Inmate Mail Policy
YOLO COUNTY DETENTION DIVISON
SHERIFF OFFICE POLICY MANUAL
TITLE: MAIL HANDLING POLICY NO. T-100
EFFECTIVE DATE: February 26, 1997
REVISION DATE: January 11, 2002
June 4, 2007
POLICY: To maintain an orderly flow of incoming and out-going mail in accordance with U.S. Postal Service regulations and California Code of Regulations Title 15, Sections 1063, 1066. Correspondence shall be handled in a consistent, efficient and humane manner, while ensuring the security and safety of the facility, staff and other persons.
California Code of Regulations Title 15, Sections 1063 and 1066
All incoming mail is inspected and forwarded to the inmates on a daily basis. Incoming mail, which has been determined to be unacceptable, shall not be placed in inmate property. When incoming mail is determined to be unacceptable, it will be returned, in its entirety, to the U.S. Postal Service to be returned to sender. If unacceptable mail cannot be returned to sender, the U.S. Postal Service will place it in their Dead Letter File.
Unacceptable mail, which had been sent “bulk rate” and is undeliverable, will be destroyed or disposed of. Detention facility staff shall log all unacceptable mail. Inmates will receive written notification that incoming mail was determined to be unacceptable.
If mail is received for an inmate who has been released, and/or is no longer in custody, the mail will be returned to sender, if possible. If the mail cannot be returned to sender, the U.S. Postal Service will place it in their Dead Letter File. If the U.S. Postal Service returns mail to an inmate who is no longer in custody, the mail will be destroyed or disposed of by detention staff. Detention staff will not cancel subscriptions. Forwarding address information will not be given out.
All incoming mail must include the following or it shall be determined to be unacceptable and shall be returned to sender:
- The return name/address information written on the front of the envelope.
- The sender’s name and a return address. First name initial is okay. Note: Gang monikers are not acceptable and shall result in the mail being returned back to sender marked “insufficient return name.”
- The inmate’s complete name (first and last) that was used at time of booking. Gang moniker is not acceptable and nicknames are not acceptable and shall result in the mail being returned back to sender, marked “insufficient name” or “undeliverable as addressed”.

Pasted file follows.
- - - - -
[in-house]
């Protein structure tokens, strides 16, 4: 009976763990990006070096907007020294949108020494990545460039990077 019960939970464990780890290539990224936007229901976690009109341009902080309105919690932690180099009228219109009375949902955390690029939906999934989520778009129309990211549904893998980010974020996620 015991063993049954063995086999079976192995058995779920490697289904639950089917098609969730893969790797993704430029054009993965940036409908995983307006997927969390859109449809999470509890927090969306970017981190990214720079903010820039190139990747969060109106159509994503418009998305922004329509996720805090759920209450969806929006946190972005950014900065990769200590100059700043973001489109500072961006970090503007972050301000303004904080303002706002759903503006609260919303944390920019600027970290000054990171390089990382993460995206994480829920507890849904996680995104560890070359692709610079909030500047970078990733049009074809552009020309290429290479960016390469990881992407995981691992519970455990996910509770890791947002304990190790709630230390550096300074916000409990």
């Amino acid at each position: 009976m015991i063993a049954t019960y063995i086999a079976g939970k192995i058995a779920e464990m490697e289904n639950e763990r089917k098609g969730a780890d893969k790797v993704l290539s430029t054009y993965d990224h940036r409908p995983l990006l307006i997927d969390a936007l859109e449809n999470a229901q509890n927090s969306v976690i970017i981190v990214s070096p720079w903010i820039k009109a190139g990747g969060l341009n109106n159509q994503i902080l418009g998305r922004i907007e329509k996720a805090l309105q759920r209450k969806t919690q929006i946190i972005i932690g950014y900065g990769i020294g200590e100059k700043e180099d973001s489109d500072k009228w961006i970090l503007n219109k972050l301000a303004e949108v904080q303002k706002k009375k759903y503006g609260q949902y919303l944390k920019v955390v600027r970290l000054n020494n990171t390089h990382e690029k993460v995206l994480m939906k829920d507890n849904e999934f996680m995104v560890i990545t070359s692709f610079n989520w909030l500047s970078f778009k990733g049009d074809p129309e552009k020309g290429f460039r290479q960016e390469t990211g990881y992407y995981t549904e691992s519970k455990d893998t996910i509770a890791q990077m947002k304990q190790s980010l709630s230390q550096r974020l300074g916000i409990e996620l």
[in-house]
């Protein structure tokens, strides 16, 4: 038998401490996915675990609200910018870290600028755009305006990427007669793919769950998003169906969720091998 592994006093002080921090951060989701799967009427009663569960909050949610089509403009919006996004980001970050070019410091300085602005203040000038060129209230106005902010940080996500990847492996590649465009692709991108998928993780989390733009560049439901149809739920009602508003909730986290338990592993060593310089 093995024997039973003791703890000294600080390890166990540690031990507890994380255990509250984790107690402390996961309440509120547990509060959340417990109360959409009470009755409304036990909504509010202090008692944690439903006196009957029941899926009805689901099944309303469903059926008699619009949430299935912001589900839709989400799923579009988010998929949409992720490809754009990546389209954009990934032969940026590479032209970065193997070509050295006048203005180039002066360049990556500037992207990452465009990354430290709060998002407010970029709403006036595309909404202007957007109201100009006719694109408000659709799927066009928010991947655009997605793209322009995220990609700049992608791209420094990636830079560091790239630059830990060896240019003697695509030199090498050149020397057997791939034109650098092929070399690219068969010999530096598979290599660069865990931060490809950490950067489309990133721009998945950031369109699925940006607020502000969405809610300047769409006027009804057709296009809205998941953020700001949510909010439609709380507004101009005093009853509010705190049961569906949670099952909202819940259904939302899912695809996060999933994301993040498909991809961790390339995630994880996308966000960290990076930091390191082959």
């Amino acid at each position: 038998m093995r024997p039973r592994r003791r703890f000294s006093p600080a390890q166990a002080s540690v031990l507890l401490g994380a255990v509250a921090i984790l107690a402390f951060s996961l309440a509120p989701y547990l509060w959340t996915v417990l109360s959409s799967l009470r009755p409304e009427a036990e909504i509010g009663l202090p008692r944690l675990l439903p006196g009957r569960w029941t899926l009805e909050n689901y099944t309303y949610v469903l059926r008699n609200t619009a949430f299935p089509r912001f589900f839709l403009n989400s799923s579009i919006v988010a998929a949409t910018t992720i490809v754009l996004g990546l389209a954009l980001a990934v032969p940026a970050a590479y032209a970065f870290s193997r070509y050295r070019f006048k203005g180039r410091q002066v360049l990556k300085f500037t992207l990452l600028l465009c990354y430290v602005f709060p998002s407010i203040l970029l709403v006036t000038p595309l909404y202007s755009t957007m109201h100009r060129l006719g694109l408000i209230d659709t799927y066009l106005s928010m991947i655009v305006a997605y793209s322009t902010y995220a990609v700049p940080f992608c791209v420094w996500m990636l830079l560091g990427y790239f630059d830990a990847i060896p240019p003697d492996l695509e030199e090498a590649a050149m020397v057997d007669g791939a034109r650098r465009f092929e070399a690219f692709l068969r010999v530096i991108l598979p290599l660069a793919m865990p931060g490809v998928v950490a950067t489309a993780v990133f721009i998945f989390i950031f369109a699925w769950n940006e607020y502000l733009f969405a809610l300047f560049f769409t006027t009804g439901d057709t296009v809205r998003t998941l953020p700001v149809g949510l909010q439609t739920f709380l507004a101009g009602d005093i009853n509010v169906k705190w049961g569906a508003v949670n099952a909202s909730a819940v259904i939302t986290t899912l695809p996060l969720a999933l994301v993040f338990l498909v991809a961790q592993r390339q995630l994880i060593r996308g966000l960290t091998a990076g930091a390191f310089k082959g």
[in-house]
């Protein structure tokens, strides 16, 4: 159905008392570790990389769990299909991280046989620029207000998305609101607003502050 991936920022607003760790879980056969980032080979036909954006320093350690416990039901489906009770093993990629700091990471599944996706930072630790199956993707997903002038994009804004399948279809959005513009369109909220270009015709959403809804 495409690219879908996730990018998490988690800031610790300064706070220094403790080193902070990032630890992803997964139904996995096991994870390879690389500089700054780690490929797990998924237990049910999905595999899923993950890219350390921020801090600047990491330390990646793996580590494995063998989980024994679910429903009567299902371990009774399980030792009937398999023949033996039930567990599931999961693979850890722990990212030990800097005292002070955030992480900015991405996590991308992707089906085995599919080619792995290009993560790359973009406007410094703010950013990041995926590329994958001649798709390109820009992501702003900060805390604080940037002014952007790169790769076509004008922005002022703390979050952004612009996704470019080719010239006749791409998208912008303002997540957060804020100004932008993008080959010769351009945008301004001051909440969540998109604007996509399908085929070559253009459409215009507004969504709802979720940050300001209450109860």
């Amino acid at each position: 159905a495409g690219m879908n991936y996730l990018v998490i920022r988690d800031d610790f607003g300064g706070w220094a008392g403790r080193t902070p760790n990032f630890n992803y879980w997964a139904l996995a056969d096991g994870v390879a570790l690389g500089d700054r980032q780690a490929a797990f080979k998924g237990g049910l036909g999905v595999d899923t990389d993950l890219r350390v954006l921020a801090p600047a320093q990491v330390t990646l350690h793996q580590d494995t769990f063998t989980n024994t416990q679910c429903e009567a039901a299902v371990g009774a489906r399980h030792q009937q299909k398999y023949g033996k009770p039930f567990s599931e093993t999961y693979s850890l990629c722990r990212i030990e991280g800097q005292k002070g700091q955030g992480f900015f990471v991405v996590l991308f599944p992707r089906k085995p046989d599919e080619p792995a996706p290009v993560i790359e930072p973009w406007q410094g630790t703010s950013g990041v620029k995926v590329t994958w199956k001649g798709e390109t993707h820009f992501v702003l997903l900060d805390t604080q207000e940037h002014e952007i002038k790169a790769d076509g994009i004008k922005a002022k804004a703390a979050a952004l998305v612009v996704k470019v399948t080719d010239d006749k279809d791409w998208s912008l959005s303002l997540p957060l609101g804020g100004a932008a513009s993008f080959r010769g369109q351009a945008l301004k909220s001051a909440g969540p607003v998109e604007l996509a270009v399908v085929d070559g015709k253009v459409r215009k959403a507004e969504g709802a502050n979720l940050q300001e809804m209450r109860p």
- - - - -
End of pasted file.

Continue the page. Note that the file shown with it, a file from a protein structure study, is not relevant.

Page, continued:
All incoming mail shall be opened and inspected by the detention staff. Incoming mail shall be scanned to identify any security violations, threats, and to verify that the contents are acceptable. The only exception will be mail labeled “Legal Mail” and clearly identified as being from state and federal courts, any member of the State Bar or holder of any public office, and the Board of Corrections; however, detention staff shall, in the presence of the inmate, open and inspect such mail to verify that it is legal in nature and to search for contraband, cash, checks, or money orders.
Acceptable incoming mail may include the following:
- U.S. Postal Service money orders. No other type of money order shall be accepted. Mail containing other types of money orders will be rejected. Money orders dated more than one week prior to receipt shall be rejected. U.S. government checks will be accepted.
- A reasonable number of photographs. Nudity, and/or obscenity are not allowed.
- Newspapers, magazines, periodicals and softbound books, which are sent directly from a publisher or Internet web site. Note: this does not include retail bookstores or private individuals. No hard-back books will be accepted unless approved by the Jail Commander.
- There is no limit to the total amount of acceptable mail an inmate may receive. However, inmates may only have three books in their cell and the State Fire Marshal restrictions limit the total volume of paperwork an inmate may possess.
Unacceptable incoming mail includes, but is not limited to, mail containing any of the following:
Anything which may be classified as contraband. Contraband is defined as any item defined as illegal by state law and/or detention policy, and/or any property which has not received prior approval for acceptance by detention staff, is not issued, is altered or is in excess.
Examples of contraband include but not limited to:
- Weapons, drugs and controlled substances.
- Packages or envelopes containing property which is so excessive in quantity that it precludes adequate inspection, i.e., handout material, copies from books or magazines articles.
- Oversize mail or cards
- Hardback books
- Polaroid photographs or any photographs which have been laminated or coated.
- Any item which has been laminated or coated.